When working with differential equations, the ultimate goal is to move from a microscopic view of relevant physics to a macroscopic view of the behavior of a system as a whole.
Let’s look at a simple differential equation. Based on previous math and physics courses, you know that a car that is constantly accelerating in the x-direction obeys the equation d2x/dt2 = a, where a is the applied acceleration. This equation has two derivations with respect to time, so it is a second-order differential equation; because it has derivations with respect to only one variable (in this example, time), it is known as an ordinary differential equation, or an ODE.
Let’s say that we want to solve the above ODE for the position of the car as a function of time. We can do so by using direct integration: the integration of both sides with respect to time gives us dx/dt = at + c, where c is a constant of integration. If the velocity of the car is known to be a particular value at some point in time T, we can solve for c as c = [dx/dt]t=T / aT. More simply, if the velocity is zero at time 0, then c = 0. Integrating again gives us the desired solution: x(t) = at2/2 + ct + e, where e is another constant of integration. Again, if the position of the car at t=0 is taken to be zero, then the solution for the position of the car becomes x(t) = at2/2. It is useful to note that checking the validity of a solution to an ODE is easily accomplished by substituting it back into the ODE.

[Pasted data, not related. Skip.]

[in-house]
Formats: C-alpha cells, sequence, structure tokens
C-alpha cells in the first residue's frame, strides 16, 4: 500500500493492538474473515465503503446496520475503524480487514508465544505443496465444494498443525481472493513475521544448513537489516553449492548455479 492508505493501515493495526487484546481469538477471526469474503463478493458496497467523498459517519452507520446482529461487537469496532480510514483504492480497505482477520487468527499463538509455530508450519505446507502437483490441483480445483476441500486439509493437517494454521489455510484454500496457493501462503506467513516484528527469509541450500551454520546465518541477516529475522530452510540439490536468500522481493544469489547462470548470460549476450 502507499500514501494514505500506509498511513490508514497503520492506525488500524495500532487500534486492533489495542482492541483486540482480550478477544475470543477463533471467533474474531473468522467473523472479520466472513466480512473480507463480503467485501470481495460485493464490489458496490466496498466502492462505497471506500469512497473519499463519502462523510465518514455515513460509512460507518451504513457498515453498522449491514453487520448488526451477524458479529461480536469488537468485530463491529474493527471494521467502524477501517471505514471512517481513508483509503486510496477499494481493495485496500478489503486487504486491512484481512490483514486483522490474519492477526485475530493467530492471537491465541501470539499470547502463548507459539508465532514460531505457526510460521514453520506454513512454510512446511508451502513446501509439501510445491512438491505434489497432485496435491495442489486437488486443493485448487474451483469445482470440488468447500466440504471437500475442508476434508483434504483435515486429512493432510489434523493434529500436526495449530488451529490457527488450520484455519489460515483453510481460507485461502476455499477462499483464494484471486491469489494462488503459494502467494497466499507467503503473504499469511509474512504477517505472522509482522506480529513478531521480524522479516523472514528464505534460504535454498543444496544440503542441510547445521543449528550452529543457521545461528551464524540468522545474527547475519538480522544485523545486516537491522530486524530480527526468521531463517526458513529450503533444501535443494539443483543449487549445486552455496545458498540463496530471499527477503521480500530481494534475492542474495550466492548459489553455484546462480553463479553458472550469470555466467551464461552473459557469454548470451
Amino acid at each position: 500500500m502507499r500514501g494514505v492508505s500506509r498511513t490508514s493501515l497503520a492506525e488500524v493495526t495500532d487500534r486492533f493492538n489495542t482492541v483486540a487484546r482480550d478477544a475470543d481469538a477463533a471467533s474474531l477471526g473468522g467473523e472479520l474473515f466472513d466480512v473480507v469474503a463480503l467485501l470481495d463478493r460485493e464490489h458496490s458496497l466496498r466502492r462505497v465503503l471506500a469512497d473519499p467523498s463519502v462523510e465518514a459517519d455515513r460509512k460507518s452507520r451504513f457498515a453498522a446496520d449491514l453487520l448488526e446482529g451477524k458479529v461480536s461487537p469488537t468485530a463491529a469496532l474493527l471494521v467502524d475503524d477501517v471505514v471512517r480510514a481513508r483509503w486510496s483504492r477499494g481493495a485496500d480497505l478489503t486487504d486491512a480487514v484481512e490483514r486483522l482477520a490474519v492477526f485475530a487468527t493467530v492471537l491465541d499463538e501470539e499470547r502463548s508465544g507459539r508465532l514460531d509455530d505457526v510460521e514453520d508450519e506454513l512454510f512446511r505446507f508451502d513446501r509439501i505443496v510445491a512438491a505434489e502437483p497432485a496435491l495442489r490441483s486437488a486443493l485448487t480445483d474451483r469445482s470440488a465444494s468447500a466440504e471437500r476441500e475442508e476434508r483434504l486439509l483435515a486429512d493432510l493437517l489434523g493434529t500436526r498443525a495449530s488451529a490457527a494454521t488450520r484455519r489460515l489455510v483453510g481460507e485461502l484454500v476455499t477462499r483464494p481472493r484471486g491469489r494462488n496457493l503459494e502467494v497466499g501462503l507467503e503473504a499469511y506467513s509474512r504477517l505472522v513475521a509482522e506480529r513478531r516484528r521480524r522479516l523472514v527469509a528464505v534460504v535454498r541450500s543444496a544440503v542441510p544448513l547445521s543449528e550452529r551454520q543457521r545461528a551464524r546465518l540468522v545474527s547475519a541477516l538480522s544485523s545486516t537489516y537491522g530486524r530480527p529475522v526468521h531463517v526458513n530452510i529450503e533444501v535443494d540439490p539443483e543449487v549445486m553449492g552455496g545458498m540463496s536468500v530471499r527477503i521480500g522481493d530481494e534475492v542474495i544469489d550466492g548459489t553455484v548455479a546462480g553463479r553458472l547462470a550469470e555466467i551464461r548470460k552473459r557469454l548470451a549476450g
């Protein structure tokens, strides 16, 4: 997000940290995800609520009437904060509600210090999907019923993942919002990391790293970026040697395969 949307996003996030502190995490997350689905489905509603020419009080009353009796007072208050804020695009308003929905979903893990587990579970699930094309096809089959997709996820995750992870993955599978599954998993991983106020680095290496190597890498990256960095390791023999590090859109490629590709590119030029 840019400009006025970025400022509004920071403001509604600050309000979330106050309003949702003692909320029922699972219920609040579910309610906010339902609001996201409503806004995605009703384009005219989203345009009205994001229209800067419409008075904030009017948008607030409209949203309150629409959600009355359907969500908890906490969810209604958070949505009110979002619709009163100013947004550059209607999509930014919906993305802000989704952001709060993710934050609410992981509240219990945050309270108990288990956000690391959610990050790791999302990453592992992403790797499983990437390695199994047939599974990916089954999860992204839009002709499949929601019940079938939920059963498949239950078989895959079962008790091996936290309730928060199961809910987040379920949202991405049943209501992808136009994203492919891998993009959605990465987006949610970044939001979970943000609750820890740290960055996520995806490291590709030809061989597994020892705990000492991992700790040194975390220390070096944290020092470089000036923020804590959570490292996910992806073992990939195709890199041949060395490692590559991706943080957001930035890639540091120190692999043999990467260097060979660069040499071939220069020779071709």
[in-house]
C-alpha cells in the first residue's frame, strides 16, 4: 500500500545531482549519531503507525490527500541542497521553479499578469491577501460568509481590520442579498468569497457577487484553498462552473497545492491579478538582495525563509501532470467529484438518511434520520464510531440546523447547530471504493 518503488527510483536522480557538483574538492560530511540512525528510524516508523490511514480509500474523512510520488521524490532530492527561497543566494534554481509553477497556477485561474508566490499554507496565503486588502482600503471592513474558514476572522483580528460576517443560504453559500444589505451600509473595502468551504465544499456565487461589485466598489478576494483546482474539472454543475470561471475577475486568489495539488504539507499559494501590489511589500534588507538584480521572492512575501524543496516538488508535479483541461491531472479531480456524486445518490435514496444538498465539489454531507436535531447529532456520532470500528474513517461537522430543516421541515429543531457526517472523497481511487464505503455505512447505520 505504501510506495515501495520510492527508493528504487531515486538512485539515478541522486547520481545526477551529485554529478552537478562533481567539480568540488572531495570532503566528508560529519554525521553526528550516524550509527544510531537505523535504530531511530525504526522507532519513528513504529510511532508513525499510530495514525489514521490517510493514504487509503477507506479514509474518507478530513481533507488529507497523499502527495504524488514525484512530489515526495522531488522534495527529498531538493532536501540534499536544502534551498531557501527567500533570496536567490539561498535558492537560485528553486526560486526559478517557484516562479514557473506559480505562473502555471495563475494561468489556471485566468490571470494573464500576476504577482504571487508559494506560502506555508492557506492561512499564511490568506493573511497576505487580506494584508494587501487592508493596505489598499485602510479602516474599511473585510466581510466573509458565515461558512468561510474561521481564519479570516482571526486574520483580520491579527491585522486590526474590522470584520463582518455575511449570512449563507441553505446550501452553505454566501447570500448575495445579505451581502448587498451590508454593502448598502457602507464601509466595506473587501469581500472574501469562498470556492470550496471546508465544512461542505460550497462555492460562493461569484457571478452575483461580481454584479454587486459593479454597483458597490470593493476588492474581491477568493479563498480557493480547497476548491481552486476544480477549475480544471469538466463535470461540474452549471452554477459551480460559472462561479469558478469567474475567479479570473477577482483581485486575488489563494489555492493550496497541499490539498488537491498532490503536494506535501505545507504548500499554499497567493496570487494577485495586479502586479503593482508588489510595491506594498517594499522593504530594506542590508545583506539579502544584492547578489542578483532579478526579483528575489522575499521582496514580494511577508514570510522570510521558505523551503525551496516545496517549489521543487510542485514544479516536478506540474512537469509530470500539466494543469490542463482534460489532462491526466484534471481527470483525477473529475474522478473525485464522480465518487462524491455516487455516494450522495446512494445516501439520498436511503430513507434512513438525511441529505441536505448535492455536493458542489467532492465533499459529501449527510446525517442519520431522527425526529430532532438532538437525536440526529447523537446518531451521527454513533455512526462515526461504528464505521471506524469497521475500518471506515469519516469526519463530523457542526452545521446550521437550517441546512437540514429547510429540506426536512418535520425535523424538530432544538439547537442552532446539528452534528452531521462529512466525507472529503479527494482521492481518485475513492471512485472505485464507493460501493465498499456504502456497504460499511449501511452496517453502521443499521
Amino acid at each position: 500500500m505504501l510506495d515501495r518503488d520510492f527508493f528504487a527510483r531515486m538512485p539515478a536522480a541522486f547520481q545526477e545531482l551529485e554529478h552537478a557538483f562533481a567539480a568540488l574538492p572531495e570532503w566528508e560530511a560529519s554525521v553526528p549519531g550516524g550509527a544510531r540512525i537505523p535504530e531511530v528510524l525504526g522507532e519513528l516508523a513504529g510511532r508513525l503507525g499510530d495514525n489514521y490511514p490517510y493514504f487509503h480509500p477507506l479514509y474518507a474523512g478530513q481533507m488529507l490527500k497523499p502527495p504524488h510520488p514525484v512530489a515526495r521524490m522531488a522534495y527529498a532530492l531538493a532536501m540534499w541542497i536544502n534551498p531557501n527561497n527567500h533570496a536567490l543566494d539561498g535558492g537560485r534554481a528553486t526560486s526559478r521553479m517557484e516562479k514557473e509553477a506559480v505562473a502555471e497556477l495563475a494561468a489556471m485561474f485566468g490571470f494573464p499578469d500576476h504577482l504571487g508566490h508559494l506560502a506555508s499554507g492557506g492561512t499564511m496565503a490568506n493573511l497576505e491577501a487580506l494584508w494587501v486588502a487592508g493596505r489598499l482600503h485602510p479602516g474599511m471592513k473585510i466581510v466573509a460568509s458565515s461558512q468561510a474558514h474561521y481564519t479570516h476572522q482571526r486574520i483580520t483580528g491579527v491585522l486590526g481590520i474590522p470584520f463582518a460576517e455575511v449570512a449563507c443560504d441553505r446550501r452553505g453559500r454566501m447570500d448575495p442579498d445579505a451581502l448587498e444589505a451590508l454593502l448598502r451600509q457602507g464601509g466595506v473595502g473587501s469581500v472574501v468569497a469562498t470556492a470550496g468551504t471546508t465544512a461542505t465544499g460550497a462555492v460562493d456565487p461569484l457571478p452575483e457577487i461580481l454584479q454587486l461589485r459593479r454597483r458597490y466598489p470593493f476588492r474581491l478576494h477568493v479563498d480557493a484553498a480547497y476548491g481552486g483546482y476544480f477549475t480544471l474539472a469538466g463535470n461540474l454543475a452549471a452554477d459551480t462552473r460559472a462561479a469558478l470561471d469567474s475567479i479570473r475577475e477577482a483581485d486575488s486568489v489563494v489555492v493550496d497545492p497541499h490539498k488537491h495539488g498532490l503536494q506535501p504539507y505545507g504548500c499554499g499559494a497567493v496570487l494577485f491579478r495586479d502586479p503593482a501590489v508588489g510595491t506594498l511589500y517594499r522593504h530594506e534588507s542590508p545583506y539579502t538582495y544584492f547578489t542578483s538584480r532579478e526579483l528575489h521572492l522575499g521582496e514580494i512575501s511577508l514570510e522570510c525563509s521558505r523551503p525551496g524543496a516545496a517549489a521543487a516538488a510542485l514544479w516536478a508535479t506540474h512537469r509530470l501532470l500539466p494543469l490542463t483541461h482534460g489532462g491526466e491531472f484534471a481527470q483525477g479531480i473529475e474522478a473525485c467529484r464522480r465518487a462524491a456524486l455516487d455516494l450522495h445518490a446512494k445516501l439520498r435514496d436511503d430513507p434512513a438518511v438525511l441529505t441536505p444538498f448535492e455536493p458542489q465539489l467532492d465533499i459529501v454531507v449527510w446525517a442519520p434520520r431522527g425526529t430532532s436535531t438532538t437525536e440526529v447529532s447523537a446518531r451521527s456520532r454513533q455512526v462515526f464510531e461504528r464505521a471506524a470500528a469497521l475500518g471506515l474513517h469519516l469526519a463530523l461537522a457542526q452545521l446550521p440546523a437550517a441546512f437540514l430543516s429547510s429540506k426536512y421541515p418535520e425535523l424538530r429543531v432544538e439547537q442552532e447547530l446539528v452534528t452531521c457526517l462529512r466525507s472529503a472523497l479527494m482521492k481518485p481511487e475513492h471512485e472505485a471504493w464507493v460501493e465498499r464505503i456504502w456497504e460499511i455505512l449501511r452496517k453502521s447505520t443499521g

Unfortunately, not all differential equations are this easy to solve. Generally, an ODE is a functional relation (it would be a function, except that the “variables” are themselves functions!) between an independent variable t, a dependent function U(t), and some of its derivatives diU(t)/dti. An ODE is linear if it can be written as a functional relation in which no powers of U or its derivatives appear—otherwise, the ODE is nonlinear. For the most part, nonlinear ODEs can only be solved numerically; this course will focus on linear ODEs.
This course will also introduce several other subclasses and their respective properties. However, despite centuries of study, the only practical approach to the solution of complicated ODEs that has emerged is numerical approximation. Although these numerical techniques are the subject of numerical analysis courses (see MA213: Numerical Analysis), this course will introduce you to the fundamentals behind numerical solutions.
Upon successful completion of this course, students will be able to:
- Identify ordinary differential equations and their respective orders.
- Explain and demonstrate how differential equations are used to model certain situations.
- Solve first order differential equations as well as initial value problems.
- Solve linear differential equations with constant coefficients.
- Use power series to find solutions of linear differential equations.
- Solve linear systems of differential equations with constant coefficients.
- Use the Laplace transform to solve initial value problems.
- Use select methods of numerical approximation to find solutions to differential equations.
More info: http://www.saylor.org/courses/ma221/